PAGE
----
The human memory is a powerful information processor. Scientists reckon we each have a memory bank equivalent to a 10 billion-page encyclopedia. We store thousands of pieces of information in it: names, tasks, facts, figures and all manner of trivia. The problem is accessing the right piece of information at the time we need it.
So, can someone learn to use their memory better? Or is everyone stuck with what they have?
Jonathan Hancock, co-author of the Institute of Management book Effective Memory Techniques in a Week, is proof that you can improve with a little effort.
Hancock, a former world memory champion, explains that the brain has two sides. The left hemisphere deals with logic, analysis and numbers. The right side deals with language, music, colour and creativity. The theory is that some people favour one side of their brain more than others. "But you need to use both sides well in order to have a good memory," says Hancock.
It might sound obvious but one of the most important habits to develop is to actively remember to remember, says Mark Hillary, UK programme manager at equity trading house Sanford Bernstein. For example, it is all too easy to be introduced to someone at a work event or party, only to realise that you have immediately forgotten their name.
"In general, I try to remember names above all," says Hillary. "I don't have a magic formula for placing names to faces, but a good memory can be trained just through applying yourself. When I hear a person's name I try to get their business card and note on the back when and where we met.
"If I don't have a business card than I will often send an e-mail to myself, so I at least write it down and make some effort to retain that information."
Hillary's methods are fine for names, but what if you don't have a pen or cannot send an e-mail? Sebastian Bailey, product director at training company The Mind Gym takes Hillary's point a step further and offers a solution to this common problem.
"Make a conscious effort when you are introduced," he says. "Practice the name; use it in speech and comment on it. Spell it in your head or imagine writing the name on that person's forehead so it stays in your memory."
If neither of those approaches work for you, Bailey suggests testing the right-hand side of your brain with a more creative approach.
"Build connections so they can associate the person's name with something familiar or visualise it. Help people remember your own name by making a connection for them," he says. "For example, when I introduce myself I tell people my name is 'Bailey as in Old Bailey'. That way they have an immediate association or connection, which makes it more memorable."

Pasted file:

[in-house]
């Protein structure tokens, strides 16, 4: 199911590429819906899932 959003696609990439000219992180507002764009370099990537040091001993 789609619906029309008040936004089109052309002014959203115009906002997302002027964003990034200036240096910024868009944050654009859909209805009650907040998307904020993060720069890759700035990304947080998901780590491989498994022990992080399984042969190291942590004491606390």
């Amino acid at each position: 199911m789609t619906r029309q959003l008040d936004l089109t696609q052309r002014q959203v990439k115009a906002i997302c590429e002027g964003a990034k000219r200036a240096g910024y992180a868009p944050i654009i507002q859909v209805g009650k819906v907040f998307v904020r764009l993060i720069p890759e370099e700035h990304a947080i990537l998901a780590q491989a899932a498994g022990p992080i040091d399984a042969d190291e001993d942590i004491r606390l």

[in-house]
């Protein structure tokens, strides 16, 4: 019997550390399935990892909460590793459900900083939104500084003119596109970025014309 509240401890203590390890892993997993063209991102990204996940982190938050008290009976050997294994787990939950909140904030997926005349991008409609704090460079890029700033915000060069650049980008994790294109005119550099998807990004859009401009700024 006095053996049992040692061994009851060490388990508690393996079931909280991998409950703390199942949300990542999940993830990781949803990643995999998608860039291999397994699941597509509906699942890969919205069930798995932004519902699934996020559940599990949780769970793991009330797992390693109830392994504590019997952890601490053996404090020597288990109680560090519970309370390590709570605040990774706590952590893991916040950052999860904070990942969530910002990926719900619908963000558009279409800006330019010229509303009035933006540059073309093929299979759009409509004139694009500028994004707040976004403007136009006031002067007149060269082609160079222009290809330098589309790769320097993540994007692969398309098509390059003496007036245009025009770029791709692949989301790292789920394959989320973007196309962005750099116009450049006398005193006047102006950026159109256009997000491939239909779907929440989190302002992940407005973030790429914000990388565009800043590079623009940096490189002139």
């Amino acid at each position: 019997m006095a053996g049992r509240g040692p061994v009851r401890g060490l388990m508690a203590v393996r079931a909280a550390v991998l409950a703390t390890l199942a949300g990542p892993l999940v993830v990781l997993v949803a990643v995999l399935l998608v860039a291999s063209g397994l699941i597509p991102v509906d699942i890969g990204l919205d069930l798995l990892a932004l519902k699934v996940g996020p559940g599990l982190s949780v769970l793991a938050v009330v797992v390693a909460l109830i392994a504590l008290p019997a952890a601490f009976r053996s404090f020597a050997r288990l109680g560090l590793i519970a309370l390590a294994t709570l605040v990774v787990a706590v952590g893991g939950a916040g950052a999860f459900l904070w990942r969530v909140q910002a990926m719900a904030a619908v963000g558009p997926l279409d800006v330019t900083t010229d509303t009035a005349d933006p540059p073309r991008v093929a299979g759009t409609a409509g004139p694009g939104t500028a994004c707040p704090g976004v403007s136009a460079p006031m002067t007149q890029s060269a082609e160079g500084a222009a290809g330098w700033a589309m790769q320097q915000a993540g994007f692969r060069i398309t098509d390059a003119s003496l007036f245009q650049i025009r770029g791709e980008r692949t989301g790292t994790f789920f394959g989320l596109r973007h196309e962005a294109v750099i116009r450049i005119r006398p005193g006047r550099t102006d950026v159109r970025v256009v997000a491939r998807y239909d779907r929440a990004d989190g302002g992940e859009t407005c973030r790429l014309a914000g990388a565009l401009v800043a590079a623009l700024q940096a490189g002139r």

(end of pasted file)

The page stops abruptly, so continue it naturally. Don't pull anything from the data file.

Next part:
Association is perhaps the simplest method to use when improving your memory, and it is a good place to start practising says Hancock. He does not claim to have any unusual gifts that make his memory better. Instead Hancock uses simple systems and techniques such as association to aid recall.
Combining the creative and visual with logic is the key to most systems. "It is about giving people sensible strategies based on the way their brain likes to work," says Hancock.
When it comes to remembering lists, technical terms or the key points to cover in a presentation, many of us might repeat them over and over, rather like learning times tables at school. But it is not much fun and you can make mistakes. Experts say visual memory aids can allow you to memorise key information faster and more effectively.
Lex McKee, who runs a course on enhanced memory and effective learning for the Chartered Institute of Personnel & Development, says it is easier to remember information that interests us. That is why some people can remember all sorts of useless facts about their favourite football team but they cannot remember where they left their keys.
The way to make seemingly dull information interesting is to draw a picture in your mind. "The average European person has 96% visual memory. The more sensually rich information is, the more 'sticky' it is," says McKee.
One of McKee's approaches is to exaggerate images that he associates with important information. If, on the other hand, you have several things to recall, putting them into a story or a journey gives you a context for remembering them.
For example, if you had to remember all the different functions that the F1 to F12 keys represent on your keyboard you might imagine playing 12 holes of a golf course, says McKee. Come up with a memorable image for each function - a red flag with F1 on it for a help key - and then imagine the different images as you "walk" the course.
This might sound longwinded, but if you make a habit of it you can build associations, images and stories much faster than memorising 12 pieces of terminology by rote. Unfortunately, as with most things, there is no secret formula. It just takes a little effort.
"These techniques have been around since ancient Greece. My memory has improved by using these systems and it has increased my confidence" says Hancock. "The memory 'muscle' gets fitter with practice."
Unforgettable memory tips
- Use "pegs" as memory joggers. For example, if you think of a brilliant idea while driving and cannot write it down, make a note of the pub or motorway junction you are passing at the time. If you can remember the peg it is easier to access the memory or idea you have hung on it
- For lists of terms, dream up a story featuring strong images relating to the words or numbers you have to remember. Tell yourself the story to remember the words
- To put names to faces, use the acronym Face:
F - focus on the person you are meeting
A - associate their name with something memorable
C - chorus the name: repeat it and use it in conversation
E - exaggerate something about them (eg, their bald head) to help you remember.